Some of the most popular exteriors in America are Modern, Art Deco, Victorian and Colonial Revival. Logically, many of these home owners would choose to complement the home interior design by using unified elements. If the exterior is an Arts and Craft bungalow, for instance, you may want neutral tone walls, stained glass lights and mission oak furniture. However, if you have a Cape Cod, then a country theme might be more appropriate for your interior. You can gain insight and custom designs from a trained professional to help you make the best choices.
Art Deco first gained popularity in the 1920s. While the glitz, glamour and gaudiness diminished following the Great Depression, there is still a soft spot in the American heart for the lost innocence of this classic time period. In the twenties and thirties, the professional interior designer saw Art Deco as both elegant and ultra-modern. Combining aspects of airplane design and Futurism with Old World mosaic patterns and Cubism, the end result was something very interesting that spoke to the aristocracy who wanted nothing bland or boring.
Borrowing from austere stainless steel but also exotic zebra skin and saturated modern colors, Art Deco interior design trends offer the homeowner a museum-type vibe with an array of conversation pieces. Curved mirrors, Tiffany lamps, lacquered furniture, velvet drapes, silk lamp shades, small furniture, thick carpeting and symmetrical geometric shape patterns can all add a hint of Deco to a room. "It's about glamour and getting a glimpse of those bygone days where TV was less important and it was about cocktail hour and company," furniture designer Barclay Butera tells HGTV.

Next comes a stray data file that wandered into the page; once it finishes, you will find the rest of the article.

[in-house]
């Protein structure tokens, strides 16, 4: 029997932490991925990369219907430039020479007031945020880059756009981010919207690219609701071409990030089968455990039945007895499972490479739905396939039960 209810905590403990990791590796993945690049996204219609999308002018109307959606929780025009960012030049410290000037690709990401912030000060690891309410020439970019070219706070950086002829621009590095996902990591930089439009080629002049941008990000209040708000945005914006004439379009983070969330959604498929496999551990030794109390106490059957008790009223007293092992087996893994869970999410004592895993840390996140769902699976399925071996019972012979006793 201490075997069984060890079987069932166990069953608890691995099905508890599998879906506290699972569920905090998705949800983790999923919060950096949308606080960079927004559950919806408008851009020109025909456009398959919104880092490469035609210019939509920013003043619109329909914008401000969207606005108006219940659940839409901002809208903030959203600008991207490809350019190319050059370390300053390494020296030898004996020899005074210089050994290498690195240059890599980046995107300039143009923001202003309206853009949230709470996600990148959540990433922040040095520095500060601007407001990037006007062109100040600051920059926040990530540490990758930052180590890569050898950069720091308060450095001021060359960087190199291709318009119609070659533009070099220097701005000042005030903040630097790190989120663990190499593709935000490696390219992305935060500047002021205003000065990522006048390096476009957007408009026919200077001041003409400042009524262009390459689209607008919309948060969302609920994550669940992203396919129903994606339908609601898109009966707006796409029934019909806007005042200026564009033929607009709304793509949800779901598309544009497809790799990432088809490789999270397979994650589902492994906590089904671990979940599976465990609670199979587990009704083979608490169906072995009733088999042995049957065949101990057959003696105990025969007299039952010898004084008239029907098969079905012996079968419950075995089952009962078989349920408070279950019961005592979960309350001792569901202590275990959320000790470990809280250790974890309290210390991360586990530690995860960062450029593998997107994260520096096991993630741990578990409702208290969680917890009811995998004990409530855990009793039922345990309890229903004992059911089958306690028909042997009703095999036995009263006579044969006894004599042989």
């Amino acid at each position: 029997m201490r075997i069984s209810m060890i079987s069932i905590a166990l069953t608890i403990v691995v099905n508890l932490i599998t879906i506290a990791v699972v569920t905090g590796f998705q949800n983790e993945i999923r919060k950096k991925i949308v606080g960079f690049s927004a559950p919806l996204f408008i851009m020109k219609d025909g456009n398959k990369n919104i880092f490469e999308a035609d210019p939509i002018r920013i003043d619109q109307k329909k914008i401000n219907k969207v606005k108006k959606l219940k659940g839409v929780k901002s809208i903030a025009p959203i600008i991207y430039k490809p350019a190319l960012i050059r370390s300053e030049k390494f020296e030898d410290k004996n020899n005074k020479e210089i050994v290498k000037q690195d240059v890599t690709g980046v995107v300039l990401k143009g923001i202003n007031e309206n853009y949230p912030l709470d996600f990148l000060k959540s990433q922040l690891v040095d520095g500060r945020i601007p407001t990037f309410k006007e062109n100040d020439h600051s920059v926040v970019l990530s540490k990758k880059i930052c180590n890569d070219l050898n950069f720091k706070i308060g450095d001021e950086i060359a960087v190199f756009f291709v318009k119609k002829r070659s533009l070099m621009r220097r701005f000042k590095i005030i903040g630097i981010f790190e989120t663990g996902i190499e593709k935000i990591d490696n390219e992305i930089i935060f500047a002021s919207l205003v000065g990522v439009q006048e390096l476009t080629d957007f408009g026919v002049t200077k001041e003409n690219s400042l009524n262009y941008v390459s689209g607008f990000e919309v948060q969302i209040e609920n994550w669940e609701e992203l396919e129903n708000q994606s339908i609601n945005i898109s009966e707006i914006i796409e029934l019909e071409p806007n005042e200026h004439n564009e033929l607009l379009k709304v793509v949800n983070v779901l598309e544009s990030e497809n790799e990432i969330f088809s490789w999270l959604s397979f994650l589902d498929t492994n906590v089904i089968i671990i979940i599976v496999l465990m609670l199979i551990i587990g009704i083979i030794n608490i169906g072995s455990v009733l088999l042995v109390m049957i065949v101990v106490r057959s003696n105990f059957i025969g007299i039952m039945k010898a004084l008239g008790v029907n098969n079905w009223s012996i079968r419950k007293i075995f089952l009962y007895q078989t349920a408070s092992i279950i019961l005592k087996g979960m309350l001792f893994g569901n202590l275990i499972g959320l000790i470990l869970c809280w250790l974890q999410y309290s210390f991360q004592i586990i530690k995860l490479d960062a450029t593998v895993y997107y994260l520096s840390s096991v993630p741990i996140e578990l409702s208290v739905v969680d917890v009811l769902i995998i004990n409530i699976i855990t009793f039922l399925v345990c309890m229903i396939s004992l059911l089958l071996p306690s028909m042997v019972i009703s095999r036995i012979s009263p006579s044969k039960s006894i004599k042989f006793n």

The Arts and Crafts home interior design style took America and Great Britain by storm from 1850 through to 1920. Following the advent of mass production and rampant industrialism, artists like John Ruskin and William Morris called for a return to rustic craftsmanship. Simplicity meets high quality with clean, elegant furniture that is as practical as it is beautiful. William Morris said in 1882, "Have nothing in your houses that you do not know to be useful, or believe to be beautiful.